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Question on simple arithmetic using perl

by perlbaski (Acolyte)
on Sep 28, 2011 at 21:27 UTC ( #928429=perlquestion: print w/ replies, xml ) Need Help??
perlbaski has asked for the wisdom of the Perl Monks concerning the following question:

Hi Monks,

I ran below code with use integer line commented and uncommented.

#!/usr/bin/perl #use integer; my $max_neg_num=((2**32)-1); print "\nmax neg num is $max_neg_num\n"; $error=4294967263 -$max_neg_num-1; print "error is $error \n";

With use integer commented: max neg num is 4294967295 error is -33

With use integer uncommented. max neg num is -2 error is -32

When I looked at integer pragma documentation, it says numbers are wrapped around after largest +ve number i.e. 2^31-1. By that logic max neg number should be -1 represented by 2^32-1.

Also, I am surprised that without integer pragma, how come I am able to see the results correctly even though it is 32 bit machine? I think its a naive question, but I am afraid I will remain naive if I dont ask it. I would like to know how such arithmetic is handled on 32 bit machines. Is there a potability issue if I write the code as above with use integer commented?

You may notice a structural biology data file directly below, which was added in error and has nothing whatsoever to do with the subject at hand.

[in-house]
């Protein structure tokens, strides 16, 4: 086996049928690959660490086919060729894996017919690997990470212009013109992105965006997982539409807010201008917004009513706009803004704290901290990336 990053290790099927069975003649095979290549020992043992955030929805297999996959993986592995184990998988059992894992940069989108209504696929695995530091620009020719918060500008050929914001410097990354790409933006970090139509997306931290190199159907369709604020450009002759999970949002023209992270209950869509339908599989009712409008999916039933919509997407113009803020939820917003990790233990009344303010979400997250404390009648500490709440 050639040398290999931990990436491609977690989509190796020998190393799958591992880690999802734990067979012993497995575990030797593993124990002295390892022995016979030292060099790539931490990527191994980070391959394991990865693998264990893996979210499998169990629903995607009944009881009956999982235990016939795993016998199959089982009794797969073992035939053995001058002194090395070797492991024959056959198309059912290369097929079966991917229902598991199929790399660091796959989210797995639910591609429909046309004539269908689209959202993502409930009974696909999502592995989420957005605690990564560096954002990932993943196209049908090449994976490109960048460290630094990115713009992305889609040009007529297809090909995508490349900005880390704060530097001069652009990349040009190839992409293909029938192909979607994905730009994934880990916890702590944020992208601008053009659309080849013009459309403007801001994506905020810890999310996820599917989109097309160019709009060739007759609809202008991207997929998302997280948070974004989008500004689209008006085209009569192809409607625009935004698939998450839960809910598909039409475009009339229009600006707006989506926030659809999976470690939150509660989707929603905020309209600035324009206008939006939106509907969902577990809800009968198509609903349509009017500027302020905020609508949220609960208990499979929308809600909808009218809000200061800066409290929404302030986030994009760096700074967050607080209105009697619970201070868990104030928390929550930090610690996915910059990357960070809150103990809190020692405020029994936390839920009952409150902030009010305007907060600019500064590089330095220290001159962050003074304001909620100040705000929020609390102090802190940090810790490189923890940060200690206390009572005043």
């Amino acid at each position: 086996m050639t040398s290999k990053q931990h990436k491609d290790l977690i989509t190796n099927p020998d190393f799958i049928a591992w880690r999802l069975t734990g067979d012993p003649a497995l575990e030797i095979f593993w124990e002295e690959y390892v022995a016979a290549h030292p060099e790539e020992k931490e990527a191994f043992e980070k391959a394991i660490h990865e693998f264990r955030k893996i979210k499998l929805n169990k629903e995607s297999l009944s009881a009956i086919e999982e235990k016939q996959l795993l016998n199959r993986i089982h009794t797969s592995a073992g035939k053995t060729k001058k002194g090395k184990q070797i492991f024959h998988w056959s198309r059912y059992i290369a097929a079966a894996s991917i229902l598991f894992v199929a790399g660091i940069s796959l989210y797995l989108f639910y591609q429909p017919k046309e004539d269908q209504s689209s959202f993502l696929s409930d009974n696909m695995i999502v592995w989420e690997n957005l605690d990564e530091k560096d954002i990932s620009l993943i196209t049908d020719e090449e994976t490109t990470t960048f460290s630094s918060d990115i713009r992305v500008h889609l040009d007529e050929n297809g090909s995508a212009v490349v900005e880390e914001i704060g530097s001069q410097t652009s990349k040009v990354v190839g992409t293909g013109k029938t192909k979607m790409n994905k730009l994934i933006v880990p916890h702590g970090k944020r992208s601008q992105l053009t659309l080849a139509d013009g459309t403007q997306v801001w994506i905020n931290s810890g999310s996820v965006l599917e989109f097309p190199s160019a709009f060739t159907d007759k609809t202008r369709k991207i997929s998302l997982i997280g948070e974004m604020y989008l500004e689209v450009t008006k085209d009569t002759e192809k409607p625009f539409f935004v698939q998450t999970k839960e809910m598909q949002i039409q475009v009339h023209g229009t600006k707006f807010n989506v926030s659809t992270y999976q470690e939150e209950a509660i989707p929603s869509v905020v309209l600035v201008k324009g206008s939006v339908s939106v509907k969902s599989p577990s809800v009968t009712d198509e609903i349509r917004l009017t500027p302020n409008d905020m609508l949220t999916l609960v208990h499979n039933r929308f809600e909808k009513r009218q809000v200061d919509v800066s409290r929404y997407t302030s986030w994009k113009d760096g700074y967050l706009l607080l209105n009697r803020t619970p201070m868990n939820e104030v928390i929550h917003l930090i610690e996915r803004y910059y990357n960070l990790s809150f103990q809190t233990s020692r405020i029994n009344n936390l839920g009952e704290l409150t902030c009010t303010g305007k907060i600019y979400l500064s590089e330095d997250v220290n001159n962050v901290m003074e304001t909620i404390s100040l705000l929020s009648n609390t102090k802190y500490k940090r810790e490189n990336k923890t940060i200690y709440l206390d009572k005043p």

Please enlighten me!!

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Re: Question on simple arithmetic using perl
by Anonymous Monk on Sep 28, 2011 at 21:34 UTC

    When the number becomes too large for an integer it is automagically promoted to a float.

      Thank you Monk!! So does this mean its fine to use such arithmetic and not worry about whether perl can handle it correctly?
        No. A float can represent a wider range of values, but a lesser number of significant digits than an integer.

        I'm not quite sure what the question is:

        #!/usr/bin/perl -w use strict; my $all_bits_are_on = -1; printf ("all_bits => %X\n", $all_bits_are_one); my $x = $all_bits_are_on + 1; print "Adding -1 to +1 is: $x\n"; __END__ all_bits => FFFFFFFF Adding -1 to +1 is: 0
Re: Question on simple arithmetic using perl
by eyepopslikeamosquito (Canon) on Sep 29, 2011 at 10:58 UTC

    Also, be aware that Perl supports arbitrary size integers via the core Math::BigInt module. For example:

    use Math::BigInt; my $x = Math::BigInt->new('123456789012345678901234567890'); my $y = '123456789012345678901234567890'; $x += 1; $y += 1; print "x=$x\n"; print "y=$y\n";
    prints:
    x=123456789012345678901234567891 y=1.23456789012346e+029
    Update: See also bigint and bignum.

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